Durant 1926: Later Life and Death (Aristotle)

Reference: The Story of Philosophy 

This paper presents Chapter II, Section 10 from the book THE STORY OF PHILOSOPHY by WILL DURANT. The contents are from the 1933 reprint of this book by TIME INCORPORATED by arrangement with Simon and Schuster, Inc.

The paragraphs of the original material (in black) are accompanied by brief comments (in color) based on the present understanding.  Feedback on these comments is appreciated.

The heading below is linked to the original materials.

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X. Later Life and Death

Meanwhile life had become unmanageably complicated for our philosopher. He found himself on the one hand embroiled with Alexander for protesting against the execution of Callisthenes (a nephew of Aristotle), who had refused to worship Alexander as a god; and Alexander had answered the protest by hinting that it was quite within his omnipotence to put even philosophers to death. At the same time Aristotle was busy defending Alexander among the Athenians. He preferred Greek solidarity to city patriotism, and thought culture and science would flourish better when petty sovereignties and disputes were ended; and he saw in Alexander what Goethe was to see in Napoleon—the philosophic unity of a chaotic and intolerably manifold world. The Athenians, hungering for liberty, growled at Aristotle, and became bitter when Alexander had a statue of the philosopher put up in the heart of the hostile city. In this turmoil we get an impression of Aristotle quite contrary to that left upon us by his Ethics: here is a man not cold and inhumanly calm, but a fighter, pursuing his Titanic work in a circle of enemies on every side. The successors of Plato at the Academy, the oratorical school of Isocrates, and the angry crowds that hung on Demosthenes’ acid eloquence, intrigued and clamored for his exile or his death. 

Aristotle was besieged with conflicts and a lot of controversy.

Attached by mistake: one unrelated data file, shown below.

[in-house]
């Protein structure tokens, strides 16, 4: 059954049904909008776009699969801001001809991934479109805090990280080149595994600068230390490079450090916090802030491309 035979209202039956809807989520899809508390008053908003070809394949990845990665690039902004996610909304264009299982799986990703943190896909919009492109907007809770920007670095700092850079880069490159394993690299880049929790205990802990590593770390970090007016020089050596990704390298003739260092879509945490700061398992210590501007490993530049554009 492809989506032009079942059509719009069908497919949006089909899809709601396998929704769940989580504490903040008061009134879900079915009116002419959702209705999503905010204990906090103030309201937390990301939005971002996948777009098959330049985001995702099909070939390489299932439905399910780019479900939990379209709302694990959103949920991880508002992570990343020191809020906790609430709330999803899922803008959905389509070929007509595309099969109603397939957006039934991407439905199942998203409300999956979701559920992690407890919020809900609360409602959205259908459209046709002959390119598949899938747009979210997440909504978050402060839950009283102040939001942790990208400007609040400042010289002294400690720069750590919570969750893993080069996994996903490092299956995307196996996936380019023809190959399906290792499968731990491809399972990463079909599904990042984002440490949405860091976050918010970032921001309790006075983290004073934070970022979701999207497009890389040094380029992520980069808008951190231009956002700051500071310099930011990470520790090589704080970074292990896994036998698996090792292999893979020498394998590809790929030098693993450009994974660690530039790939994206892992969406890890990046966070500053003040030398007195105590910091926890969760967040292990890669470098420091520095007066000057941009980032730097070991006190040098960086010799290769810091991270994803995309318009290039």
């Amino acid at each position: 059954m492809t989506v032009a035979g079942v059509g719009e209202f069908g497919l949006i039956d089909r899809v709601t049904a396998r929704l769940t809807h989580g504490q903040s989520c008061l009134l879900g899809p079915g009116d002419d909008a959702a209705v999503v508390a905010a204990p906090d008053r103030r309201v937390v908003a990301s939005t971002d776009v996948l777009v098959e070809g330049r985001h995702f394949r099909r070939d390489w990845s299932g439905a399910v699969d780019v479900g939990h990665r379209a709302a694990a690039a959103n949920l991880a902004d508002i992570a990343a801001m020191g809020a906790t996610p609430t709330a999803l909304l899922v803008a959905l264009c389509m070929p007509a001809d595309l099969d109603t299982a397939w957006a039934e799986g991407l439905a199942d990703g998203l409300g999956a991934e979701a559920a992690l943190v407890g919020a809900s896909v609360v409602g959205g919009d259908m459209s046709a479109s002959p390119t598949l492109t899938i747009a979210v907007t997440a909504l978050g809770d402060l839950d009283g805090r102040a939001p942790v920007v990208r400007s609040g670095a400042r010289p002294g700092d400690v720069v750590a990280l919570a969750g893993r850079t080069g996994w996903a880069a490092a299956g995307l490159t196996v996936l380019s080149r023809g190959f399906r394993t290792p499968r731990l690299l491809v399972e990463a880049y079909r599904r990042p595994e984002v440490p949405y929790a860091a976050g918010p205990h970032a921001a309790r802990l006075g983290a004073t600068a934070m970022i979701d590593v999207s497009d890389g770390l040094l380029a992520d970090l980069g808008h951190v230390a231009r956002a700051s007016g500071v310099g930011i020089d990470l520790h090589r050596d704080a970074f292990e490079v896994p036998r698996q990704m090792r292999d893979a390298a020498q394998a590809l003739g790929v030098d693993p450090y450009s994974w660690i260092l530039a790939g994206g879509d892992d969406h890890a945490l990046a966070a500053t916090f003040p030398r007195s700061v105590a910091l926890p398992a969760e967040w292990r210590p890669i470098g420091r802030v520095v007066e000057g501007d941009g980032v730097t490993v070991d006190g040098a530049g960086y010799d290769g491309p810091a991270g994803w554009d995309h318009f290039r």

And then, suddenly (323 B. C.), Alexander died. Athens went wild with patriotic joy; the Macedonian party was over-thrown, and Athenian independence was proclaimed. Antipater, successor of Alexander and intimate friend of Aristotle, marched upon the rebellious city. Most of the Macedonian party fled. Eurymedon, a chief priest, brought in an indictment against Aristotle, charging him with having taught that prayer and sacrifice were of no avail. Aristotle saw himself fated to be tried by juries and crowds incomparably more hostile than those that had murdered Socrates. Very wisely, he left the city, saying that he would not give Athens a chance to sin a second time against philosophy. There was no cowardIce in this; an accused person at Athens had always the option of preferring exile. Arrived at Chalcis, Aristotle fell ill; Diogenes Laertius tells us that the old philosopher, in utter disappointment with the turn of all things against him, committed suicide by drinking hemlock. However induced, his illness proved fatal; and a few months after leaving Athens (322 B. C.) the lonely Aristotle died.

Aristotle committed suicide by drinking hemlock in utter disappointment with the turn of all things against him.

In the same year, and at the same age, sixty-two, Demosthenes, greatest of Alexander’s enemies, drank poison. Within twelve months Greece had lost her greatest ruler, her greatest orator, and her greatest philosopher. The glory that had been Greece faded now in the dawn of the Roman sun; and the grandeur that was Rome was the pomp of power rather than the light of thought. Then that grandeur too decayed, that little light went almost out. For a thousand years darkness brooded over the face of Europe. All the world awaited the resurrection of philosophy. 

After Aristotle, the light of philosophy almost went out for a thousand years.

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